Grindr wants to be known as more than a dating site for the gay community. Things have changed since the platform launched in 2009 as a mobile app powered by geolocation and targeting the young and urban. The fights over marriage equality and trans rights have led to changes in society that are increasingly represented in media and marketing.
In the midst of that change, Grindr has evolved, as well. Last year, it launched a content site, Into, dubbed “A digital magazine for the modern queer world.” Into has also added video and web series to the site.
Peter Sloterdyk, Global VP of Marketing, spoke to Velocitize about the platform’s expansion into publishing, policing social media and dealing with anti-gay protests.
Velocitize: You must have seen a big change in how marketers approach the LGBTQ community. How has that evolved?
Peter Sloterdyk: The evolution is very interconnected with our societal evolution and acceptance of the LGBTQ community. With the introduction of marriage equality and workplace equality, the continued conversation in our society around acceptance is being reflected in the marketing world.
When Grindr started its advertising business and our relationships with marketers it was niche products, it was very specific products for the LGBTQ community. It was smaller advertisers who were just looking for scale and reach. Now we’re seeing larger brand partnerships. As opposed to buying digital space on our apps or Into, now we’re looking at editorial partnerships, content partnerships, event partnerships.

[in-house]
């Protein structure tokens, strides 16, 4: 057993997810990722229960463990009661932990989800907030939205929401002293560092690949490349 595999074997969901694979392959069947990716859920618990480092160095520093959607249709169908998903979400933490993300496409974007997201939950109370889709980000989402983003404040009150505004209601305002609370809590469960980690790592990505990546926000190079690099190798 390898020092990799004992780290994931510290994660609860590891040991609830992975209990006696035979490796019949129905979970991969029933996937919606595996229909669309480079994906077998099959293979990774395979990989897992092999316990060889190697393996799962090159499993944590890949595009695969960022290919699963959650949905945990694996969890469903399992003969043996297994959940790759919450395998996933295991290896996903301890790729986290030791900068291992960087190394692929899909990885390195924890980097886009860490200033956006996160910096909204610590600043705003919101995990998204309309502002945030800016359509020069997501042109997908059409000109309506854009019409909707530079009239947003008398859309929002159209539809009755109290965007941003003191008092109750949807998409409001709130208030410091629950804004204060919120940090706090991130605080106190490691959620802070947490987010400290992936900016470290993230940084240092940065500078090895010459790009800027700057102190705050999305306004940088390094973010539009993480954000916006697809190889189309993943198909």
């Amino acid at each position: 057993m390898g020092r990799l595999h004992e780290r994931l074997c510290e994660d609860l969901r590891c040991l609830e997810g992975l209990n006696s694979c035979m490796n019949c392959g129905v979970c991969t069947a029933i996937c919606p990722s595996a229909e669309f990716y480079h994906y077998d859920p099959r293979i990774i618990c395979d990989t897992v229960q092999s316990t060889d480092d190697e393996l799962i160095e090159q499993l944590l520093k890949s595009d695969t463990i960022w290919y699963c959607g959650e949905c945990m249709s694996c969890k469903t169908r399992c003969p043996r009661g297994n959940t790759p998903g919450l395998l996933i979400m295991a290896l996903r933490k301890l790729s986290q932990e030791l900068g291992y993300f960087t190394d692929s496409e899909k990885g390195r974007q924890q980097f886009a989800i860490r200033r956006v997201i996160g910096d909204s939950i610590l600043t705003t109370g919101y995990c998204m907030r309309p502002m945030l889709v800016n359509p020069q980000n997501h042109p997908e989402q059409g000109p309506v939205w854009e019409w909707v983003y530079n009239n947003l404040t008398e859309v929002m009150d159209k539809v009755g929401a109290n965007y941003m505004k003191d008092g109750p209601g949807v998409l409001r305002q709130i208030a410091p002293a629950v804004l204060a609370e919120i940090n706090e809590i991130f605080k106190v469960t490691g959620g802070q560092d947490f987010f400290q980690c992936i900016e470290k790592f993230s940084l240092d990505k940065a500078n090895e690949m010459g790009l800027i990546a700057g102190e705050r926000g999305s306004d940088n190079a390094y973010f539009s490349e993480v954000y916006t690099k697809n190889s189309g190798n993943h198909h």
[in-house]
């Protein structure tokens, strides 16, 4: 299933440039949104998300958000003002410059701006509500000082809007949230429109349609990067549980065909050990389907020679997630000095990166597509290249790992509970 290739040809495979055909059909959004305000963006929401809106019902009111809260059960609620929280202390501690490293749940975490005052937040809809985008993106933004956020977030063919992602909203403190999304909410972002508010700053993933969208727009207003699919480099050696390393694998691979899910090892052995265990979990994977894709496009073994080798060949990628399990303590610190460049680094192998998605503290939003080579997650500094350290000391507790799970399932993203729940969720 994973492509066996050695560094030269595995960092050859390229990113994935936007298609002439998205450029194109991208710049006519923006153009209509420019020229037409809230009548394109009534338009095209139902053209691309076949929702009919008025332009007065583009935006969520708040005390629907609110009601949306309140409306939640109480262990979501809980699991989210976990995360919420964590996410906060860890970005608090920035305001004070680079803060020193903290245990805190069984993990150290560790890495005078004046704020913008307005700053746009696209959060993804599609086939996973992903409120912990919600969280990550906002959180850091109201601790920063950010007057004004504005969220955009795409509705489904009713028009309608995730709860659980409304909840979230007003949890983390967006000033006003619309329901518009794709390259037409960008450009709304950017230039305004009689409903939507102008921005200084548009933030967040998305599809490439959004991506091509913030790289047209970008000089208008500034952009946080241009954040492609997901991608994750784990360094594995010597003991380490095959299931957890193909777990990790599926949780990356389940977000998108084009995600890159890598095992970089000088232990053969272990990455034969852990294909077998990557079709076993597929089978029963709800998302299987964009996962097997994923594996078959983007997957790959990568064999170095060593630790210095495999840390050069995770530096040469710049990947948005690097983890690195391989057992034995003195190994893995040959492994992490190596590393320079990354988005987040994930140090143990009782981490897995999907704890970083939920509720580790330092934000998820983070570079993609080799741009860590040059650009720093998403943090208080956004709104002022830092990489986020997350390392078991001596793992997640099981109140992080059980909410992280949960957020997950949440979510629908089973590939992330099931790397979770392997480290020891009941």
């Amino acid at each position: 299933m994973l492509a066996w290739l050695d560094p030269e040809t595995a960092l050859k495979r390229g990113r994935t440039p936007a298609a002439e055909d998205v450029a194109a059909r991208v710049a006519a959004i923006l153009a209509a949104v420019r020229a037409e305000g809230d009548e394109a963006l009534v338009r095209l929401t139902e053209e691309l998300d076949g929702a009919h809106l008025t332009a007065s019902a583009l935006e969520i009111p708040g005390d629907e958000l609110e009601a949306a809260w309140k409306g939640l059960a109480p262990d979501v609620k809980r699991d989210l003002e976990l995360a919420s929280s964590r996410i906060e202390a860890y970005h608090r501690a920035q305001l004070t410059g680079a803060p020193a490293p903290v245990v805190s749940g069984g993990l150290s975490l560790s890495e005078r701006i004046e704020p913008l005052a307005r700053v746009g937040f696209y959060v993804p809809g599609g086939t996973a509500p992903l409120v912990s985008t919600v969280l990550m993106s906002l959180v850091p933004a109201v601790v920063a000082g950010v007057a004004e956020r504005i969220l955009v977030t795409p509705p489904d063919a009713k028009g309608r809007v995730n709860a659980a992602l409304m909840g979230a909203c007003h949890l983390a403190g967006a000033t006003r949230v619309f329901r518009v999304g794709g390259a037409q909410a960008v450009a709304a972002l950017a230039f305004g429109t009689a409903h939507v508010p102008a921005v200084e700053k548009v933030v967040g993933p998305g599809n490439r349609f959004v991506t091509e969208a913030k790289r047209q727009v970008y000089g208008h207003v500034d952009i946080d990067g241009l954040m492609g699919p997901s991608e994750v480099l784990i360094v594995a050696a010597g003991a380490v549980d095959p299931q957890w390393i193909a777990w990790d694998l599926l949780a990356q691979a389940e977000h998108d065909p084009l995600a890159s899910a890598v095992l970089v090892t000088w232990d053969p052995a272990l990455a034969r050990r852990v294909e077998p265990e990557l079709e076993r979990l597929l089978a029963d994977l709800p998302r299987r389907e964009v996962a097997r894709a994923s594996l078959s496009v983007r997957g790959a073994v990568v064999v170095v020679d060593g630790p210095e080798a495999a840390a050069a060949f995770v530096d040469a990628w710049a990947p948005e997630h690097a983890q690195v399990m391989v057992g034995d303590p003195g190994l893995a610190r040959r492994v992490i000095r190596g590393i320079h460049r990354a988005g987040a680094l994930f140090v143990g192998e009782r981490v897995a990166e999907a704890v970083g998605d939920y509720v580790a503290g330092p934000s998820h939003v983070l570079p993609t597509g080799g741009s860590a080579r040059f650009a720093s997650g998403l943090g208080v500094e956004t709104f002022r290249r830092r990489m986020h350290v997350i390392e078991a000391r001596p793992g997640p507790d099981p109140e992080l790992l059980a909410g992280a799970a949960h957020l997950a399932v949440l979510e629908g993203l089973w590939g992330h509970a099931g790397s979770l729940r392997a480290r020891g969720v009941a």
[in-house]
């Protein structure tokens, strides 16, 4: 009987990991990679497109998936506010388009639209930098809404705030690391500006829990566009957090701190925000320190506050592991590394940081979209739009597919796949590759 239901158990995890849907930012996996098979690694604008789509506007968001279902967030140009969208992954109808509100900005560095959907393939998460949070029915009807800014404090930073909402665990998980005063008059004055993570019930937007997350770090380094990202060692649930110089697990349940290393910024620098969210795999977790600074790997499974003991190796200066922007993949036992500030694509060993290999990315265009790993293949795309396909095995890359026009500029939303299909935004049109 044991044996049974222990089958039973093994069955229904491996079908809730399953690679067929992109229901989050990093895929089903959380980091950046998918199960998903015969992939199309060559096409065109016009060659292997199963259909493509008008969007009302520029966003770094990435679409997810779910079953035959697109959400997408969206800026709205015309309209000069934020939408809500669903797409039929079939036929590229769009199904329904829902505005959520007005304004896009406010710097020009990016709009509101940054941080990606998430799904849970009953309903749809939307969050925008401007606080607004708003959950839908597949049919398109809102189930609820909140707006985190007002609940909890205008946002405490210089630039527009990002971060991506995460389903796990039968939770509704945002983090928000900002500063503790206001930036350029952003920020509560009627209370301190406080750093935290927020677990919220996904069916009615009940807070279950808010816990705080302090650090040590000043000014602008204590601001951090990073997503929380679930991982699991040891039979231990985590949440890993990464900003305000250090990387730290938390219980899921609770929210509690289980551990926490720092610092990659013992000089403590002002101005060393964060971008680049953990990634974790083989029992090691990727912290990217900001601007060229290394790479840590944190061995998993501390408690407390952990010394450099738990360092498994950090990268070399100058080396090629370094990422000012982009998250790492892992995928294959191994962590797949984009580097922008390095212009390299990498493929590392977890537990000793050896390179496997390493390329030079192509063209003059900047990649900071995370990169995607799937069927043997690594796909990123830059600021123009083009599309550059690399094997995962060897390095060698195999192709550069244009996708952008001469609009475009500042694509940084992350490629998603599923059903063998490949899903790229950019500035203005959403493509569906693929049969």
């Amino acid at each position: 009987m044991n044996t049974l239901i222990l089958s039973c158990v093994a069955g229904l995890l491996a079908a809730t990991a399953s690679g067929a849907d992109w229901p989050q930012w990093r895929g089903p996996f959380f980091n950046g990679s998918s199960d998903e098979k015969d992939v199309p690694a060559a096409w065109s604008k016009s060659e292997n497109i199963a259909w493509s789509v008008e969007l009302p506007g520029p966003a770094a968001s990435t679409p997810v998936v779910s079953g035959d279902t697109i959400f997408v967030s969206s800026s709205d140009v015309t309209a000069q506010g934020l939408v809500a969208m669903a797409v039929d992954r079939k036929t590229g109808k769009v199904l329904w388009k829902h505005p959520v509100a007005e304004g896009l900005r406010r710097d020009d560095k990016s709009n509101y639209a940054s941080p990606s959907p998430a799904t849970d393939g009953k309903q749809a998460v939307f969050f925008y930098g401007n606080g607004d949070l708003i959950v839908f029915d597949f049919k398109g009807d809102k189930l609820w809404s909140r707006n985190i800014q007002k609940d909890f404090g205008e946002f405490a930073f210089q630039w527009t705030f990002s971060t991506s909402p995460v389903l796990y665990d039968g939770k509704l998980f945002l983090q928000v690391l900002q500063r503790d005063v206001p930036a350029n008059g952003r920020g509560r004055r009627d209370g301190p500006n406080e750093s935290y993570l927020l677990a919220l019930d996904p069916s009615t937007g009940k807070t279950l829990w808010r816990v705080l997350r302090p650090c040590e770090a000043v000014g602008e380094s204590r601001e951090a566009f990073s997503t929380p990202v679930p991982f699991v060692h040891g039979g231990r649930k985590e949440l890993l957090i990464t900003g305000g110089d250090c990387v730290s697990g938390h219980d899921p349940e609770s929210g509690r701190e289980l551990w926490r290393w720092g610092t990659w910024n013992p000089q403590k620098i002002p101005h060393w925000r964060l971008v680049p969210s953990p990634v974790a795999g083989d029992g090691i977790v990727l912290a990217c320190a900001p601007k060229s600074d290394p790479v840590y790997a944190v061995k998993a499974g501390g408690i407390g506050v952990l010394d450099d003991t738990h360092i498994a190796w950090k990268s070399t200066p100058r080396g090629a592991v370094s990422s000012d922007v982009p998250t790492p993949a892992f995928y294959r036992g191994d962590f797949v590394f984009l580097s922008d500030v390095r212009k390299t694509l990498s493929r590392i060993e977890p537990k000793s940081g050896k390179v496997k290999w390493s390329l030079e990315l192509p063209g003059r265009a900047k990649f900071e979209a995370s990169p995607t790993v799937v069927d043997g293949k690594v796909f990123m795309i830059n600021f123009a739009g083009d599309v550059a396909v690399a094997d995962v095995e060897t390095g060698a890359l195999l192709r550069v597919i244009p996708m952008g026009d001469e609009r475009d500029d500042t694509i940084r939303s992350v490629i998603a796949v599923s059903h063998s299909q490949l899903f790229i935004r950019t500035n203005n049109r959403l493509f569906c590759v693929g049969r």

The other piece of the evolution for me is the recognition that there is an insane amount of buying power within the LGBTQ community. All of a sudden, folks are starting to realize that “oh, it turns out that this community’s credit cards don’t turn off on July 1.” It’s not just on Pride Month in June, there’s so much more in the other 11 months of the year and there are so many ways to connect with this community.
By the same token, the last year has seen a lot of debate over cyberbullying and fake posts. What’s the responsibility of platforms like Grindr to monitor content?
There is a very fine line between appropriate monitoring, policing and moderation of the content shared on our platform and allowing our users to be uniquely themselves. No one in our industry has nailed that particular line.
What I commit to on a daily basis—with our content moderation team, with our customer operations team and especially with our content production team—is making sure we are listening, we are paying attention and we are identifying anything that is dangerous, unkind or cruel and removing it from our platform as quickly and swiftly as possible.
The other end of our equation is making sure that our users feel empowered to identify those problem areas. We need to make sure our users feel comfortable speaking out and reporting the content that they feel is offensive, in having those discussions with the platforms—Grindr and everybody else—calling them out and letting us know what isn’t working, what makes them feel unsafe.